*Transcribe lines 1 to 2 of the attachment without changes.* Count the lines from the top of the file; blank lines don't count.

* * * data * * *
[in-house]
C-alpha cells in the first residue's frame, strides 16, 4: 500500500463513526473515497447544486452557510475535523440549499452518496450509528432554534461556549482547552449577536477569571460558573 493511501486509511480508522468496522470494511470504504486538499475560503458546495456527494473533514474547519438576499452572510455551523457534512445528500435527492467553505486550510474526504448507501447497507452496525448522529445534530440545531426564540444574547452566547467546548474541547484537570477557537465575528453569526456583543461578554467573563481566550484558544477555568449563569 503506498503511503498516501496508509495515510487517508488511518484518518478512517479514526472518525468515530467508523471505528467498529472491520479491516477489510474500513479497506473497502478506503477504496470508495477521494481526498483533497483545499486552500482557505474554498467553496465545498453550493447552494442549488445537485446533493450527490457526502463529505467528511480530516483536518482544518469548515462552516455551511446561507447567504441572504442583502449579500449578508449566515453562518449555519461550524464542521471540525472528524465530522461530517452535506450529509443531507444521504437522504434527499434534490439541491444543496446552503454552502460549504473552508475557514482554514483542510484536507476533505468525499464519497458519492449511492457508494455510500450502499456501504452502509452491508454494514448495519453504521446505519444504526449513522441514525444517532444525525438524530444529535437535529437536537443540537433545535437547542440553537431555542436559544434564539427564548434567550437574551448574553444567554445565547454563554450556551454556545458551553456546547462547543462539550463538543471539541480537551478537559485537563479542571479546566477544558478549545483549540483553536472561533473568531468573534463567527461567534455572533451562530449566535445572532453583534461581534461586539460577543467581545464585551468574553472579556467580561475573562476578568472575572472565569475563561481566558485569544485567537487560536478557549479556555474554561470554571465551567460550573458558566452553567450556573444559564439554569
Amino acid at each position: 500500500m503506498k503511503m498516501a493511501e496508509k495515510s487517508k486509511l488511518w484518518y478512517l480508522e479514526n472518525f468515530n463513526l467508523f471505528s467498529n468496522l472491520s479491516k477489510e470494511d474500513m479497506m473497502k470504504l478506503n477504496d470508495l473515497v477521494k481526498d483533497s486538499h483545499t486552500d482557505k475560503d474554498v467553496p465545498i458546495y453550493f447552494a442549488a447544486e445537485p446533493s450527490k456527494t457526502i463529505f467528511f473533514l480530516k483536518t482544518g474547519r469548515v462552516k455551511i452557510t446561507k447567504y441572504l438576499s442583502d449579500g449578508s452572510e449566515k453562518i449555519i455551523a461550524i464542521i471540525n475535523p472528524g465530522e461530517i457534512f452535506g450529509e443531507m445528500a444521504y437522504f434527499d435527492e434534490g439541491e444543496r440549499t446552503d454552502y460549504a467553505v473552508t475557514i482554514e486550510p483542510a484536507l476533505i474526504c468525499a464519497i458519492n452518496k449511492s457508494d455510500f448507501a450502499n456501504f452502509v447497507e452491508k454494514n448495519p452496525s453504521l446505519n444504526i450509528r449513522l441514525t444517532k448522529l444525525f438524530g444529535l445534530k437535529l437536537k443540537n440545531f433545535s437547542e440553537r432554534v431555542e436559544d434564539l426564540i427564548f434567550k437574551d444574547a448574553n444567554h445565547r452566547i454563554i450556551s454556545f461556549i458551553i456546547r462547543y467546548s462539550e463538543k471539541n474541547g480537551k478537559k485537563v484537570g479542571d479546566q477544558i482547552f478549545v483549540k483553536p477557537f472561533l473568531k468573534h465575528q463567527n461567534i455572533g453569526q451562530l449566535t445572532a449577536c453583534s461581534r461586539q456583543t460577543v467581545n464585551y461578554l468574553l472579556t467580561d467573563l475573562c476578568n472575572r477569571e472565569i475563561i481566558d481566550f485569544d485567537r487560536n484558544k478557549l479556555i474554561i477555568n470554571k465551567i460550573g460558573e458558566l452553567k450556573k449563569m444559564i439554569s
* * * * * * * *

[in-house]
C-alpha cells in the first residue's frame, strides 16, 4: 500500500463513526473515497447544486452557510475535523440549499452518496450509528432554534461556549482547552449577536477569571460558573 493511501486509511480508522468496522470494511470504504486538499475560503458546495456527494473533514474547519438576499452572510455551523457534512445528500435527492467553505486550510474526504448507501447497507452496525448522529445534530440545531426564540444574547452566547467546548474541547484537570477557537465575528453569526456583543461578554467573563481566550484558544477555568449563569 503506498503511503498516501496508509495515510487517508488511518484518518478512517479514526472518525468515530467508523471505528467498529472491520479491516477489510474500513479497506473497502478506503477504496470508495477521494481526498483533497483545499486552500482557505474554498467553496465545498453550493447552494442549488445537485446533493450527490457526502463529505467528511480530516483536518482544518469548515462552516455551511446561507447567504441572504442583502449579500449578508449566515453562518449555519461550524464542521471540525472528524465530522461530517452535506450529509443531507444521504437522504434527499434534490439541491444543496446552503454552502460549504473552508475557514482554514483542510484536507476533505468525499464519497458519492449511492457508494455510500450502499456501504452502509452491508454494514448495519453504521446505519444504526449513522441514525444517532444525525438524530444529535437535529437536537443540537433545535437547542440553537431555542436559544434564539427564548434567550437574551448574553444567554445565547454563554450556551454556545458551553456546547462547543462539550463538543471539541480537551478537559485537563479542571479546566477544558478549545483549540483553536472561533473568531468573534463567527461567534455572533451562530449566535445572532453583534461581534461586539460577543467581545464585551468574553472579556467580561475573562476578568472575572472565569475563561481566558485569544485567537487560536478557549479556555474554561470554571465551567460550573458558566452553567450556573444559564439554569